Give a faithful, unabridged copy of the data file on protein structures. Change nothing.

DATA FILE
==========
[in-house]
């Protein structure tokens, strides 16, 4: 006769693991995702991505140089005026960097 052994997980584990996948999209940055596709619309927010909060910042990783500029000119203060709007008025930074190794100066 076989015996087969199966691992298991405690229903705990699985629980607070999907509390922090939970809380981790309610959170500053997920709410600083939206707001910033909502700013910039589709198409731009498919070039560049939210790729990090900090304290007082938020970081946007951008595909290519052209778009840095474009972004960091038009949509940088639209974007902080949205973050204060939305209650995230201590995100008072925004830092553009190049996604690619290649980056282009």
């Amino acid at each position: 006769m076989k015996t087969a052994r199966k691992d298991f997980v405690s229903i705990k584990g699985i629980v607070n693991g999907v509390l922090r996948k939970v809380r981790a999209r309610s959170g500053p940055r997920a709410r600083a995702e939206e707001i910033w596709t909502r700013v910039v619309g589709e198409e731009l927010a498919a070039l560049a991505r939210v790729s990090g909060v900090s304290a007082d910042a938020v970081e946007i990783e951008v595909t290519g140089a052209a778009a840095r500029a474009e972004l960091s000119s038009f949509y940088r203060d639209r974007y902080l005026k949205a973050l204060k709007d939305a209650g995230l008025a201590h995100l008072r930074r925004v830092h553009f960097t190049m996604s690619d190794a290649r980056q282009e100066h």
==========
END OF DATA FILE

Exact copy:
[in-house]
């Protein structure tokens, strides 16, 4: 006769693991995702991505140089005026960097 052994997980584990996948999209940055596709619309927010909060910042990783500029000119203060709007008025930074190794100066 076989015996087969199966691992298991405690229903705990699985629980607070999907509390922090939970809380981790309610959170500053997920709410600083939206707001910033909502700013910039589709198409731009498919070039560049939210790729990090900090304290007082938020970081946007951008595909290519052209778009840095474009972004960091038009949509940088639209974007902080949205973050204060939305209650995230201590995100008072925004830092553009190049996604690619290649980056282009």
């Amino acid at each position: 006769m076989k015996t087969a052994r199966k691992d298991f997980v405690s229903i705990k584990g699985i629980v607070n693991g999907v509390l922090r996948k939970v809380r981790a999209r309610s959170g500053p940055r997920a709410r600083a995702e939206e707001i910033w596709t909502r700013v910039v619309g589709e198409e731009l927010a498919a070039l560049a991505r939210v790729s990090g909060v900090s304290a007082d910042a938020v970081e946007i990783e951008v595909t290519g140089a052209a778009a840095r500029a474009e972004l960091s000119s038009f949509y940088r203060d639209r974007y902080l005026k949205a973050l204060k709007d939305a209650g995230l008025a201590h995100l008072r930074r925004v830092h553009f960097t190049m996604s690619d190794a290649r980056q282009e100066h």